Pioneers of Printing: Richard March Hoe and the Rotary Printing Press

In the mid-19th century, Richard March Hoe invented the rotary printing press which is the root of many printing presses we use today. Read the story of this Pioneer of Printing.

It is only two more years until drupa 2020 will finally open its gates. We will then finally be able to wander around the exhibition in sheer awe of the enormous printing presses that span across entire halls. But have you ever asked yourselves how these gigantic offset presses came into existence? In our newly revamped series “Pioneers of Printing” we are taking a closer look into the invention of the rotary printing press and its inventor Richard March Hoe.

With Print Came Change

The 19th century was a time of radical change in different ways. With the industrial revolution being at the forefront, work and production changed forever. While the first printing press helped fuel literacy among the public which inevitably led to overcoming the dark ages, the rotary printing press had a similar impact on society and on printing as well.

It comes as no surprise that it was Richard March Hoe who invented the rotary printing press. During his teens he started working for his father Robert’s company where he came into touch with printing presses for the first time. Robert Hoe was a mechanic who later manufactured printing presses in his New York factory. After his father’s death, Richard took over the company and continued working on further improving the printing press.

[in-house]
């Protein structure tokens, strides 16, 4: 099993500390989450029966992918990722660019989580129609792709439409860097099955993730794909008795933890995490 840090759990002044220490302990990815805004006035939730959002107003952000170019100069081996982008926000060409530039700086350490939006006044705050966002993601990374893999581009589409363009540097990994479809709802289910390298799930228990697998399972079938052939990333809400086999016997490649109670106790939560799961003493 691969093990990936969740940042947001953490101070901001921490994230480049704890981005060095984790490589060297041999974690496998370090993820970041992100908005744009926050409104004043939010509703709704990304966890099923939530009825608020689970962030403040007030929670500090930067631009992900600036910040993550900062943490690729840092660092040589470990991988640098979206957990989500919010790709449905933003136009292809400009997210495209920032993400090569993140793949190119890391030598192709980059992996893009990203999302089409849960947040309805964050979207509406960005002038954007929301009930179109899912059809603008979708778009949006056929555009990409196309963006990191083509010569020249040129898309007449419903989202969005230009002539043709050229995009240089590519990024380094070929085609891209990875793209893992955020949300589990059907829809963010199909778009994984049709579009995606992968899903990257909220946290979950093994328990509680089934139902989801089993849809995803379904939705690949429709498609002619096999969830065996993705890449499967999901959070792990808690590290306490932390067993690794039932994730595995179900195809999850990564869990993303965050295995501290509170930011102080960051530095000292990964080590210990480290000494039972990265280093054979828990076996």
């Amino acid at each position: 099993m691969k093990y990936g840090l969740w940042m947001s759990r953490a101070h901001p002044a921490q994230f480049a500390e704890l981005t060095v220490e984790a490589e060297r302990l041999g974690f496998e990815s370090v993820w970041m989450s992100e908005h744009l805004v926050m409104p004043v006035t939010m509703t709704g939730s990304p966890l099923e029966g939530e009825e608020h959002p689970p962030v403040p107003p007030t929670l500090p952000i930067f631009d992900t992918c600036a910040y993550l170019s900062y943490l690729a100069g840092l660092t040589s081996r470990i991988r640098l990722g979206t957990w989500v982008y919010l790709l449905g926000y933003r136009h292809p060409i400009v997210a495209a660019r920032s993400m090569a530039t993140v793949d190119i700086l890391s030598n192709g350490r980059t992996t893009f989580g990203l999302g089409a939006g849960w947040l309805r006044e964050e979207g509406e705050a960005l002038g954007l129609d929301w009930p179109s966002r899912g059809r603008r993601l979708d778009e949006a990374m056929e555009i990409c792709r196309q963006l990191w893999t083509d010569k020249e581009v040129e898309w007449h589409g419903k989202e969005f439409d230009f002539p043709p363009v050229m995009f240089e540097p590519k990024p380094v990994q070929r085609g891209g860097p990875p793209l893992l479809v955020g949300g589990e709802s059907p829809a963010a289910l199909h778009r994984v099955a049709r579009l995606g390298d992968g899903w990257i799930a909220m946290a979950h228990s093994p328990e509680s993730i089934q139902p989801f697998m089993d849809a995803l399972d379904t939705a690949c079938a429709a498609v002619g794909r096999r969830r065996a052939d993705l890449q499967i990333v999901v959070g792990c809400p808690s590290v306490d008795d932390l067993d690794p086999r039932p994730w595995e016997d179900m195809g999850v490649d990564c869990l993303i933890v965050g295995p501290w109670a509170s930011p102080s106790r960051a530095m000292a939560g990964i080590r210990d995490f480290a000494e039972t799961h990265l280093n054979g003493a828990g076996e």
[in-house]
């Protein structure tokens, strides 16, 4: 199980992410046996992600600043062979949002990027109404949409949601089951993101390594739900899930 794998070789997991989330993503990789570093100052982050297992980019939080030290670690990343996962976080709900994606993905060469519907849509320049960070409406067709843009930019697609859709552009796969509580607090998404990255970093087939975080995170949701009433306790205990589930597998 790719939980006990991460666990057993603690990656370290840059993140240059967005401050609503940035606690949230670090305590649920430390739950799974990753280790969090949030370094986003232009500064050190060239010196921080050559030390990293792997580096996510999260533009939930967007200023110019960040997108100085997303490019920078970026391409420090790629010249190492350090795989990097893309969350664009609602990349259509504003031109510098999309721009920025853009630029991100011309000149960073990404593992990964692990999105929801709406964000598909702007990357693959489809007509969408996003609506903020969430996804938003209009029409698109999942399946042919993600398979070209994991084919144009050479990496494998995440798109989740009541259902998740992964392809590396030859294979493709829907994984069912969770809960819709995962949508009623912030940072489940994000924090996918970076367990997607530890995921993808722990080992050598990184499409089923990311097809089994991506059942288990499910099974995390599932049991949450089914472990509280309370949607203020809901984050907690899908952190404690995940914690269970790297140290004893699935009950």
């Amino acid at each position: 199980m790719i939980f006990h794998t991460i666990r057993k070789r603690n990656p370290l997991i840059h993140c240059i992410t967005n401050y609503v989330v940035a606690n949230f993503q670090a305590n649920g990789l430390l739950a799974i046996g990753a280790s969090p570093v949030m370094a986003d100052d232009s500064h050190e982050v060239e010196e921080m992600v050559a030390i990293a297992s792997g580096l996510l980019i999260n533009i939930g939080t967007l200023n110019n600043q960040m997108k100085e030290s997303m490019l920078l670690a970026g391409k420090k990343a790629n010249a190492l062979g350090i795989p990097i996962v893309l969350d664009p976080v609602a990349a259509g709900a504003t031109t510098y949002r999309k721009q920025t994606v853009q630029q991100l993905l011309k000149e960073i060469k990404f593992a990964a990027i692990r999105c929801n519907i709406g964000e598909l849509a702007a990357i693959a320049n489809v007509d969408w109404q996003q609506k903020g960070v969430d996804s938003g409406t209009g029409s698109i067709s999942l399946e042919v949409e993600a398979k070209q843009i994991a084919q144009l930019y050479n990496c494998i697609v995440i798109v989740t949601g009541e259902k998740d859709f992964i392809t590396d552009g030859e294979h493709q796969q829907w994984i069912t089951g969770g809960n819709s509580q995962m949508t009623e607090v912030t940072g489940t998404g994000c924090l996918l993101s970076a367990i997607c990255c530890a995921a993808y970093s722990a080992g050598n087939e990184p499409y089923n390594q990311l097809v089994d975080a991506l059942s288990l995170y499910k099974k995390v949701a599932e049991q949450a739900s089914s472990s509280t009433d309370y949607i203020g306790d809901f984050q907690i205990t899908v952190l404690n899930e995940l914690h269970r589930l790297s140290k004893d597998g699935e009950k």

Hoe Laid the Groundwork for Decades of Success

In the earlier years of his time as head of the company, Richard Hoe began adding steel saws to the production portfolio where they remained until the company shut down 150 years later in 1984.

His most famous invention, however, is the rotary printing press. Although there were already several steam-based printing presses available at the time, in 1843, Hoe managed to develop the most efficient one. By placing the type on a cylinder, the printing press eclipsed every other known press in terms of productivity.

Mere four years later, Hoe received the patent for the rotary printing press and began selling them. Among his first buyers was A.S. Abell, publisher of The Sun, from Baltimore, Maryland.

His most well-rounded and functioning printing press was developed in 1870. Hoe managed to build a press that could print on both sides of the paper at the same time. Adding to this his new “Hoe web perfecting press”, as it was called, the press was now able to print, cut and fold 18,000 newspapers per hour.

Until his death in 1886, the “Hoe web perfecting press” remained his last big invention.

Are you interested in more background knowledge on the history of printing? Hit us up in the comments and tell us what you think!